Quarantine to Prevent Problems
Serious fish parasites, including the dreaded “Ich” (Ichthyophthirius multifilis), can easily find their way into your water garden when you introduce new fish, plants, or move anything from another water garden or pond.
- Hold new fish and plants in an isolated tank for at least two weeks.
- The quarantining of plants also gives you an opportunity to attempt to remove duckweed or watermeal that may be “hitchhiking” on larger plants.
If no problems become apparent after two weeks in quarantine, the fish are probably safe to transfer to the water garden. One exception is the koi herpes virus which requires at least 30 days in quarantine to detect. Use of harsh chemical dips to remove parasites is not recommended in most cases. Fish can be harmed by overuse of such chemicals.
Nets, pumps, and other equipment should be thoroughly dried and exposed to the sun or sterilized with chemicals before being transferred from another water garden into yours. Such items may carry parasites if they have been in contact with fish elsewhere.
To minimize the chances of someone being injured in or around a water garden, the following advice applies:
- Take care that toddlers do not have access to water gardens.
- Use ground fault interrupter outlets for pond pumps and lights. Unplug them before entering the pond.
- Pond liners can be extremely slippery – take steps to ensure that you do not slip. When you must enter your pond, having a buddy present is an excellent idea.
Design and Site Considerations
The advice of an experienced landscaper can be invaluable in assuring that you will be pleased with the appearance and functionality of your pond. Here are some recommendations to consider:
- Consider sites close to a patio or other seating area where the pond can be better enjoyed. The distant corner of the backyard may be a poor location.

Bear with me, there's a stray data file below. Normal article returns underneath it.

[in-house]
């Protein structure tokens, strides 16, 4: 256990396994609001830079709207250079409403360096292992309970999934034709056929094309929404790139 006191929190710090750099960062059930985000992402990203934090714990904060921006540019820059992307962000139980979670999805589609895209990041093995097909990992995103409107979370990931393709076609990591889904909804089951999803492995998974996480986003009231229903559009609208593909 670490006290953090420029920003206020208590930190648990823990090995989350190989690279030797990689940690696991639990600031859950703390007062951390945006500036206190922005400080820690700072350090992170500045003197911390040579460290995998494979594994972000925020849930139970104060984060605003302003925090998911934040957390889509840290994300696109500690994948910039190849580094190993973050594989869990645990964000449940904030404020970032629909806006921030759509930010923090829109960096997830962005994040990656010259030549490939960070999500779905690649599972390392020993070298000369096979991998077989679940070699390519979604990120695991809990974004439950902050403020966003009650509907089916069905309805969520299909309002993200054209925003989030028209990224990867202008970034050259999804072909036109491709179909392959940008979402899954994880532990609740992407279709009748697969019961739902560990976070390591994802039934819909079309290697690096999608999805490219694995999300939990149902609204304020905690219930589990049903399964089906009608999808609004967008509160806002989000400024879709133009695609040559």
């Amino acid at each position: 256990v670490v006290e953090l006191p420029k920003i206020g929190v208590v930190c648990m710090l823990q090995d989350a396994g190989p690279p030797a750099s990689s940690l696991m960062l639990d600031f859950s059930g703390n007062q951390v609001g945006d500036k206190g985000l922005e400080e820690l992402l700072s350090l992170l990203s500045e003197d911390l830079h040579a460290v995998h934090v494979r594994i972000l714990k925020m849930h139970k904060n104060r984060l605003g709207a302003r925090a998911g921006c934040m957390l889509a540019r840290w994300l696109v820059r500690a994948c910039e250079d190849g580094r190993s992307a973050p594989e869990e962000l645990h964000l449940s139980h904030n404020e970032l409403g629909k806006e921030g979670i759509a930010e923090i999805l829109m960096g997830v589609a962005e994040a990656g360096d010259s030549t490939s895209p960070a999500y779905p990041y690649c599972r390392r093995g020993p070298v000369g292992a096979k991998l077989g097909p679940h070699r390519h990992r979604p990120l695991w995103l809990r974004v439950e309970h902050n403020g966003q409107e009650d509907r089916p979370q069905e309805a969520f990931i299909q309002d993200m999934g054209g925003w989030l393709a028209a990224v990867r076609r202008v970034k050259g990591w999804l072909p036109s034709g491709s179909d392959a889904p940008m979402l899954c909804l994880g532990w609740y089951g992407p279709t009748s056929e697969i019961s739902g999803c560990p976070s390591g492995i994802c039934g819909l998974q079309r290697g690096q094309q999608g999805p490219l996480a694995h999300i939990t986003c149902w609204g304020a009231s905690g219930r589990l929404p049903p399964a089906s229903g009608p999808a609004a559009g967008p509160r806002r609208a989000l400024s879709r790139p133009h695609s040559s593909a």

- Access to an electrical outlet should be considered.
- Avoid sites under trees where leaf accumulation will be a problem.
- Do not build a water garden that receives runoff water from surrounding areas. This puts the pond at risk of chemicals in the runoff.
- Avoid locations close to bedrooms or else frogs may keep you awake.
- “Plant shelves” are a desirable feature for most water gardens.
The following publication contains additional essential information required to plan, construct, manage and enjoy a successful water garden:
Two other sources of information are also recommended:
- Your nearest water garden society. Check with your county Extension office to see
if there is one in your community. Here are a few in the larger metro areas:
- Green Country Water Garden Society,
Tulsa Garden Center, (918) 482-2327
- Oklahoma Koi Society
- Tulsa Koi Society
- Water Garden Society of Oklahoma,
Will Rogers Park, Oklahoma City
- Central Oklahoma Water Garden Society, Inc.,
Norman, OK and surrounding area
- Green Country Water Garden Society,
- Pond Life: Revised and Updated
(A Golden Guide from St. Martin’s Press),
Drawings and information on the amazing plants and animals that will find their way into your water garden.
The idea of not feeding water garden fish may be difficult for some people to accept. It is neither cruel nor impractical. Given proper stocking rates, an unfed water garden managed as described above, mimics a natural aquatic ecosystem and offers all the delights of other water gardens with fewer problems. Most water gardeners seek relaxation – the low intensity, no-feed approach offers just that.
You will hear different opinions about how best to plan and manage a water garden. Keep in mind the amount of time and effort needed for each method. Take advantage of the sources of information mentioned above and you will be in a much better position to pick and choose between various strategies for managing what will become an important part of your landscape.
Assistant Extension Specialist
Natural Resource Ecology and Management